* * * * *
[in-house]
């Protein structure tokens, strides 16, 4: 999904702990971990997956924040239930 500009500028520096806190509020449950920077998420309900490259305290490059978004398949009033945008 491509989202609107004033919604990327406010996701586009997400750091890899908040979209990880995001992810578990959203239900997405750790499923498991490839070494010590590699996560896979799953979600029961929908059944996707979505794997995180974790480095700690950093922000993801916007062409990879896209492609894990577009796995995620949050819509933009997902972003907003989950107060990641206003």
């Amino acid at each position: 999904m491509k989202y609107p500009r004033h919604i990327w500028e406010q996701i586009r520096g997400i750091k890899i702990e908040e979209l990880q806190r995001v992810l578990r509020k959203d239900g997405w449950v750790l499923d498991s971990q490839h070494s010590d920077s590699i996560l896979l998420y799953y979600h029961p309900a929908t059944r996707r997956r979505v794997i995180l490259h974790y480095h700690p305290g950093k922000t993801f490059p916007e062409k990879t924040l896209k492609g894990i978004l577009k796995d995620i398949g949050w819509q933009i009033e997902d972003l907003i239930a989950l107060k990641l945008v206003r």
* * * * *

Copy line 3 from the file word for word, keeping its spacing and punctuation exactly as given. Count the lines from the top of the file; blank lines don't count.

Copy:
């Amino acid at each position: 999904m491509k989202y609107p500009r004033h919604i990327w500028e406010q996701i586009r520096g997400i750091k890899i702990e908040e979209l990880q806190r995001v992810l578990r509020k959203d239900g997405w449950v750790l499923d498991s971990q490839h070494s010590d920077s590699i996560l896979l998420y799953y979600h029961p309900a929908t059944r996707r997956r979505v794997i995180l490259h974790y480095h700690p305290g950093k922000t993801f490059p916007e062409k990879t924040l896209k492609g894990i978004l577009k796995d995620i398949g949050w819509q933009i009033e997902d972003l907003i239930a989950l107060k990641l945008v206003r």